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Journal Article

Femoral facial syndrome associated with a de novo complex chromosome 2q37 rearrangement

MPS-Authors
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Spielmann,  M.
Research Group Development & Disease (Head: Stefan Mundlos), Max Planck Institute for Molecular Genetics, Max Planck Society;

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Mundlos,  S.
Research Group Development & Disease (Head: Stefan Mundlos), Max Planck Institute for Molecular Genetics, Max Planck Society;

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Citation

Spielmann, M., Marx, S., Barbi, G., Flottmann, R., Kehrer-Sawatzki, H., Konig, R., et al. (2016). Femoral facial syndrome associated with a de novo complex chromosome 2q37 rearrangement. American Journal of Medical Genetics Part A, 170A(5), 1202-1207. doi:10.1002/ajmg.a.37560.


Cite as: http://hdl.handle.net/11858/00-001M-0000-002D-E1C7-7
Abstract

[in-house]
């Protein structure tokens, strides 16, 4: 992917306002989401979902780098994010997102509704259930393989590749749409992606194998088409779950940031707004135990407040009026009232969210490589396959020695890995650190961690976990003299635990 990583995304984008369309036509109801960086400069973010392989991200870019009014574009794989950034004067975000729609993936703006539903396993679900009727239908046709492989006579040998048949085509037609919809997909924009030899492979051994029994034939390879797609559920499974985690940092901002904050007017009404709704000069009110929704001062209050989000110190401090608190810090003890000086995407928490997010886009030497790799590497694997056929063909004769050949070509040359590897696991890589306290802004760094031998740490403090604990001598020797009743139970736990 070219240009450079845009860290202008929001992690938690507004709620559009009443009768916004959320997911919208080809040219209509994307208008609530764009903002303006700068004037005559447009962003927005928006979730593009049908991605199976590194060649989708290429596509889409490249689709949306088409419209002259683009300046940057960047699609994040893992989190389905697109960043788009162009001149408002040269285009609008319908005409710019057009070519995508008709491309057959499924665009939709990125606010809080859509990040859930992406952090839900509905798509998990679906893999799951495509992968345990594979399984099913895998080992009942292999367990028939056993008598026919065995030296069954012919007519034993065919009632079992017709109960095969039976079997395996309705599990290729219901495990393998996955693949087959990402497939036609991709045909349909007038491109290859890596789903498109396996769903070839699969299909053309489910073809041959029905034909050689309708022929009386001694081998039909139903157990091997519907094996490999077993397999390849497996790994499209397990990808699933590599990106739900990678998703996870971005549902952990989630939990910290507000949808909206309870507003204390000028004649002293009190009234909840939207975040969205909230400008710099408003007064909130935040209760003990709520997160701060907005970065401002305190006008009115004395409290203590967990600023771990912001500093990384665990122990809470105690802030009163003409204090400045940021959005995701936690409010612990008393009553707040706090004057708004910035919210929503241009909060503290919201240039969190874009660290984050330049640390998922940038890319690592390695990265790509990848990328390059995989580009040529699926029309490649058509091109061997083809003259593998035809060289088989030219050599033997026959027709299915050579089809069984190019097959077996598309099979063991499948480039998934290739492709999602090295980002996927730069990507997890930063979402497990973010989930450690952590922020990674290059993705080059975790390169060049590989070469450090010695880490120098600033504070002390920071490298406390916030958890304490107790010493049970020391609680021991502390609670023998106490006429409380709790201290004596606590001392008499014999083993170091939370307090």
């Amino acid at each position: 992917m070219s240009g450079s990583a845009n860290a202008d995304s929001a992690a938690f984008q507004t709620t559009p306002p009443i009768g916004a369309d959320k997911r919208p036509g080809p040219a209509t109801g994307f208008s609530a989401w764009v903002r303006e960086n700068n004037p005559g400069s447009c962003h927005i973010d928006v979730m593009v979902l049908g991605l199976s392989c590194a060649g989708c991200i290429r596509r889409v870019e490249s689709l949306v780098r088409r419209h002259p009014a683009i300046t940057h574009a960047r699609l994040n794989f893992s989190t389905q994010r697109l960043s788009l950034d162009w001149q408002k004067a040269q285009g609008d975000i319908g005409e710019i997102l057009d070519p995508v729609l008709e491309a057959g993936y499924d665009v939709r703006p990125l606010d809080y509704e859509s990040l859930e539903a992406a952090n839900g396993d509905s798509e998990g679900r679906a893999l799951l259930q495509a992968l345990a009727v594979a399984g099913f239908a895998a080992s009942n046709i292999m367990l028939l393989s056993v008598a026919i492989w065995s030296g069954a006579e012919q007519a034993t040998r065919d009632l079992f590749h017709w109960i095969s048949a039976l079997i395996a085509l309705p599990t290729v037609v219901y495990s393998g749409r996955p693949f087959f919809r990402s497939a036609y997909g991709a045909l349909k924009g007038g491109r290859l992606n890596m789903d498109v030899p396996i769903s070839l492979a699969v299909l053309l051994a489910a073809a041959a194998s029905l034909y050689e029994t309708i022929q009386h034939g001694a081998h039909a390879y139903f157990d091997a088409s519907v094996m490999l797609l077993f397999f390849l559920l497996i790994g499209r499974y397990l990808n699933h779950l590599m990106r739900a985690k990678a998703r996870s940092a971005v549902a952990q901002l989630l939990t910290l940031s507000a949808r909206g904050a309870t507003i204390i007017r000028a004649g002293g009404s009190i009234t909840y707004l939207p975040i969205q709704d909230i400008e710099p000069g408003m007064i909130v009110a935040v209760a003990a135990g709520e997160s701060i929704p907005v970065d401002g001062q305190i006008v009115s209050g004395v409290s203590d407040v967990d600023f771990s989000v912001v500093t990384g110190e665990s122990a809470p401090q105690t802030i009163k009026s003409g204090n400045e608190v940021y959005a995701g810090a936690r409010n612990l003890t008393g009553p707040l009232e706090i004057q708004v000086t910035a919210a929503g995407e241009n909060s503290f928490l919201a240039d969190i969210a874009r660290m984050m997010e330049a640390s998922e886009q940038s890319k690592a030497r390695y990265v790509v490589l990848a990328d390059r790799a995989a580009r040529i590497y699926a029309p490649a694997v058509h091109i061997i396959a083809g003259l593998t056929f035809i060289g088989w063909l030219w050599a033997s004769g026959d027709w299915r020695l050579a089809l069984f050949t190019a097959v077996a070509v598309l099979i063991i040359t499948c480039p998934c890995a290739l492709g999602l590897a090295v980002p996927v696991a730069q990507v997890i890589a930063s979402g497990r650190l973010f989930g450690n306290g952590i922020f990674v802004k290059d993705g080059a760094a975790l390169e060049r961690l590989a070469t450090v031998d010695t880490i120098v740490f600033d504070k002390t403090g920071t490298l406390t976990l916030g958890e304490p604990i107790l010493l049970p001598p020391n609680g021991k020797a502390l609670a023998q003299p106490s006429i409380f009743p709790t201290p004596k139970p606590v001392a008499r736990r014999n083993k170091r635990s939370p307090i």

The femoral facial syndrome (FFS) is a rare congenital anomaly syndrome characterized by bilateral femoral hypoplasia and facial dysmorphism. The etiology of FFS is currently unknown but maternal/gestational diabetes has been proposed as a strong risk factor for syndromic femoral hypoplasia. In affected children born to non-diabetic mothers, a genetic contribution to FFS is suspected; however, no chromosomal anomalies or gene mutations have been identified so far. Here, we report on a girl with FFS and a de novo complex chromosome rearrangement of terminal chromosome 2q37.2. Radiographs of the pelvis and lower limbs showed bilateral shortening and bowing of the femur and radiographs of hands and feet revealed a brachydactyly type E (BDE). Using high resolution array-CGH, qPCR, and FISH, we detected a ~1.9 Mb duplication in the chromosomal region 2q37.2 and a ~5.4 Mb deletion on chromosome 2q37.3 that were absent in the parents. The duplication contains six genes and the deletion encompasses 68 genes; the latter has previously been shown to cause BDE (through haploinsufficiency for HDAC4) but not femoral hypoplasia. Therefore, we propose that the duplication 2q37.2 could be causative for the femur phenotype. To the best of our knowledge, our report is the first to propose a genetic cause in a case of FFS.